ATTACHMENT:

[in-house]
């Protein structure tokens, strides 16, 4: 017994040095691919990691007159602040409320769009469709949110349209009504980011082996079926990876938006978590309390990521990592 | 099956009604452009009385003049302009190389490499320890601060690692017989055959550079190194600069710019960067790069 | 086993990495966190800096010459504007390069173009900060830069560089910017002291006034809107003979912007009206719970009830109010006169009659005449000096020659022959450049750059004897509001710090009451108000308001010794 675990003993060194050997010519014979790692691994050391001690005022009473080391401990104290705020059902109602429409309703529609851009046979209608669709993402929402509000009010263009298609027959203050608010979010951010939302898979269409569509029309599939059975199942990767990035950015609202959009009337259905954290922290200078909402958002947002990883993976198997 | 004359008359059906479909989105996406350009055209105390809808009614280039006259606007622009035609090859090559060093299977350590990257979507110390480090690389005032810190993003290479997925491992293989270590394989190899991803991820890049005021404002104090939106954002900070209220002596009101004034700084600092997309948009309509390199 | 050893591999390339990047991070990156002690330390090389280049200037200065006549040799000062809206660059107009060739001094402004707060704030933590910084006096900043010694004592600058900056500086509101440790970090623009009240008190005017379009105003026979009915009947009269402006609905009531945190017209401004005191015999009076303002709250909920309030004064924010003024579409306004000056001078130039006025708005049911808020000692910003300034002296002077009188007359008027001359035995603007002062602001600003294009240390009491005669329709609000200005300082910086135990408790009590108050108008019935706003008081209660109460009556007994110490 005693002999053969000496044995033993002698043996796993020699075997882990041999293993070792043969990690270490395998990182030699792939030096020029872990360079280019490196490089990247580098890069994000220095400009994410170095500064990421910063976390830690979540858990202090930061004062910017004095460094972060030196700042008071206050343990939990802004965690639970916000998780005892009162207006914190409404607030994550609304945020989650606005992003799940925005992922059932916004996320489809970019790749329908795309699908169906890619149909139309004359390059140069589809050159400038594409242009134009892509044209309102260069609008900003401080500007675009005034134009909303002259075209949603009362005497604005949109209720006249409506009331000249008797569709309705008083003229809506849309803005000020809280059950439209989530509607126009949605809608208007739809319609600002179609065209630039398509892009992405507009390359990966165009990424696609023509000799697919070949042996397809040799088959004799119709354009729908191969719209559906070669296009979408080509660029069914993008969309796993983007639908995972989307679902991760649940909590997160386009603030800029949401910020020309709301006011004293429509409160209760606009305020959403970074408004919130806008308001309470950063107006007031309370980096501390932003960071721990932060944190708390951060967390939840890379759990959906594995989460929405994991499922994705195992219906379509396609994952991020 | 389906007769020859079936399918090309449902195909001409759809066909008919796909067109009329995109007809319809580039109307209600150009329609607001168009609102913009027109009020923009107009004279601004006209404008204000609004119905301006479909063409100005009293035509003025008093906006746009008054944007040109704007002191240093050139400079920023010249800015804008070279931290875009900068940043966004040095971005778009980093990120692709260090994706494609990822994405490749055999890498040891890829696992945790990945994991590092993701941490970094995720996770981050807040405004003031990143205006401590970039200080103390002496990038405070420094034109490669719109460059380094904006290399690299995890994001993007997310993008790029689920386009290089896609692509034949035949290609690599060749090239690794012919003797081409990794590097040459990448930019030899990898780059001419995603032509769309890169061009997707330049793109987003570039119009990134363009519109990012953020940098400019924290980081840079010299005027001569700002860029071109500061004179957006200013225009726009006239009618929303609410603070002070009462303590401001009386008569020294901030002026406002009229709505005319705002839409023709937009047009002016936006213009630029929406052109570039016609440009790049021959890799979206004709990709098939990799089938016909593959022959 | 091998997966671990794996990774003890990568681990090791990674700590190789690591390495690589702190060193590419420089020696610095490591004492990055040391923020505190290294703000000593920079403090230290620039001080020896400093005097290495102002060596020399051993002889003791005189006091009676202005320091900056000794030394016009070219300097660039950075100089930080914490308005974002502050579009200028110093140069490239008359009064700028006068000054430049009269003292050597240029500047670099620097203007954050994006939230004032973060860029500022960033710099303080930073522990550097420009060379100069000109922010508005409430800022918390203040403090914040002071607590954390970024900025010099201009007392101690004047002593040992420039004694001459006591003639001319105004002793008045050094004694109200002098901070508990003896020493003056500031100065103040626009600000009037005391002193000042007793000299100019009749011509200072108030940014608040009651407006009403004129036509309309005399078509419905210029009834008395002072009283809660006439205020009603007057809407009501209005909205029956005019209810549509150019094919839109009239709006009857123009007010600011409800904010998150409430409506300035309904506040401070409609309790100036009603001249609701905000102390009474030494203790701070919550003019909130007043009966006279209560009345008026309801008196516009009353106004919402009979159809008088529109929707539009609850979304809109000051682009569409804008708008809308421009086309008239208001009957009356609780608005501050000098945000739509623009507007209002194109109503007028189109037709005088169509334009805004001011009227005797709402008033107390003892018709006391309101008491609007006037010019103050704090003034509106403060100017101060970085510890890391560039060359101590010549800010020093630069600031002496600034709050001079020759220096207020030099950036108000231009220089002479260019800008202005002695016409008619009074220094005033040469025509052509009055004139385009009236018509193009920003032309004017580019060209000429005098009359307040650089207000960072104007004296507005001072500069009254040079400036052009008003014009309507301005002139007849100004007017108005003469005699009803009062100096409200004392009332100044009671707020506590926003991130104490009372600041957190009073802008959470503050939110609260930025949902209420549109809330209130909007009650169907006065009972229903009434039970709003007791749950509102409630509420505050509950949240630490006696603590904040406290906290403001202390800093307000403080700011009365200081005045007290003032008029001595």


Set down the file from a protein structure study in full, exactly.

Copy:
[in-house]
């Protein structure tokens, strides 16, 4: 017994040095691919990691007159602040409320769009469709949110349209009504980011082996079926990876938006978590309390990521990592 | 099956009604452009009385003049302009190389490499320890601060690692017989055959550079190194600069710019960067790069 | 086993990495966190800096010459504007390069173009900060830069560089910017002291006034809107003979912007009206719970009830109010006169009659005449000096020659022959450049750059004897509001710090009451108000308001010794 675990003993060194050997010519014979790692691994050391001690005022009473080391401990104290705020059902109602429409309703529609851009046979209608669709993402929402509000009010263009298609027959203050608010979010951010939302898979269409569509029309599939059975199942990767990035950015609202959009009337259905954290922290200078909402958002947002990883993976198997 | 004359008359059906479909989105996406350009055209105390809808009614280039006259606007622009035609090859090559060093299977350590990257979507110390480090690389005032810190993003290479997925491992293989270590394989190899991803991820890049005021404002104090939106954002900070209220002596009101004034700084600092997309948009309509390199 | 050893591999390339990047991070990156002690330390090389280049200037200065006549040799000062809206660059107009060739001094402004707060704030933590910084006096900043010694004592600058900056500086509101440790970090623009009240008190005017379009105003026979009915009947009269402006609905009531945190017209401004005191015999009076303002709250909920309030004064924010003024579409306004000056001078130039006025708005049911808020000692910003300034002296002077009188007359008027001359035995603007002062602001600003294009240390009491005669329709609000200005300082910086135990408790009590108050108008019935706003008081209660109460009556007994110490 005693002999053969000496044995033993002698043996796993020699075997882990041999293993070792043969990690270490395998990182030699792939030096020029872990360079280019490196490089990247580098890069994000220095400009994410170095500064990421910063976390830690979540858990202090930061004062910017004095460094972060030196700042008071206050343990939990802004965690639970916000998780005892009162207006914190409404607030994550609304945020989650606005992003799940925005992922059932916004996320489809970019790749329908795309699908169906890619149909139309004359390059140069589809050159400038594409242009134009892509044209309102260069609008900003401080500007675009005034134009909303002259075209949603009362005497604005949109209720006249409506009331000249008797569709309705008083003229809506849309803005000020809280059950439209989530509607126009949605809608208007739809319609600002179609065209630039398509892009992405507009390359990966165009990424696609023509000799697919070949042996397809040799088959004799119709354009729908191969719209559906070669296009979408080509660029069914993008969309796993983007639908995972989307679902991760649940909590997160386009603030800029949401910020020309709301006011004293429509409160209760606009305020959403970074408004919130806008308001309470950063107006007031309370980096501390932003960071721990932060944190708390951060967390939840890379759990959906594995989460929405994991499922994705195992219906379509396609994952991020 | 389906007769020859079936399918090309449902195909001409759809066909008919796909067109009329995109007809319809580039109307209600150009329609607001168009609102913009027109009020923009107009004279601004006209404008204000609004119905301006479909063409100005009293035509003025008093906006746009008054944007040109704007002191240093050139400079920023010249800015804008070279931290875009900068940043966004040095971005778009980093990120692709260090994706494609990822994405490749055999890498040891890829696992945790990945994991590092993701941490970094995720996770981050807040405004003031990143205006401590970039200080103390002496990038405070420094034109490669719109460059380094904006290399690299995890994001993007997310993008790029689920386009290089896609692509034949035949290609690599060749090239690794012919003797081409990794590097040459990448930019030899990898780059001419995603032509769309890169061009997707330049793109987003570039119009990134363009519109990012953020940098400019924290980081840079010299005027001569700002860029071109500061004179957006200013225009726009006239009618929303609410603070002070009462303590401001009386008569020294901030002026406002009229709505005319705002839409023709937009047009002016936006213009630029929406052109570039016609440009790049021959890799979206004709990709098939990799089938016909593959022959 | 091998997966671990794996990774003890990568681990090791990674700590190789690591390495690589702190060193590419420089020696610095490591004492990055040391923020505190290294703000000593920079403090230290620039001080020896400093005097290495102002060596020399051993002889003791005189006091009676202005320091900056000794030394016009070219300097660039950075100089930080914490308005974002502050579009200028110093140069490239008359009064700028006068000054430049009269003292050597240029500047670099620097203007954050994006939230004032973060860029500022960033710099303080930073522990550097420009060379100069000109922010508005409430800022918390203040403090914040002071607590954390970024900025010099201009007392101690004047002593040992420039004694001459006591003639001319105004002793008045050094004694109200002098901070508990003896020493003056500031100065103040626009600000009037005391002193000042007793000299100019009749011509200072108030940014608040009651407006009403004129036509309309005399078509419905210029009834008395002072009283809660006439205020009603007057809407009501209005909205029956005019209810549509150019094919839109009239709006009857123009007010600011409800904010998150409430409506300035309904506040401070409609309790100036009603001249609701905000102390009474030494203790701070919550003019909130007043009966006279209560009345008026309801008196516009009353106004919402009979159809008088529109929707539009609850979304809109000051682009569409804008708008809308421009086309008239208001009957009356609780608005501050000098945000739509623009507007209002194109109503007028189109037709005088169509334009805004001011009227005797709402008033107390003892018709006391309101008491609007006037010019103050704090003034509106403060100017101060970085510890890391560039060359101590010549800010020093630069600031002496600034709050001079020759220096207020030099950036108000231009220089002479260019800008202005002695016409008619009074220094005033040469025509052509009055004139385009009236018509193009920003032309004017580019060209000429005098009359307040650089207000960072104007004296507005001072500069009254040079400036052009008003014009309507301005002139007849100004007017108005003469005699009803009062100096409200004392009332100044009671707020506590926003991130104490009372600041957190009073802008959470503050939110609260930025949902209420549109809330209130909007009650169907006065009972229903009434039970709003007791749950509102409630509420505050509950949240630490006696603590904040406290906290403001202390800093307000403080700011009365200081005045007290003032008029001595």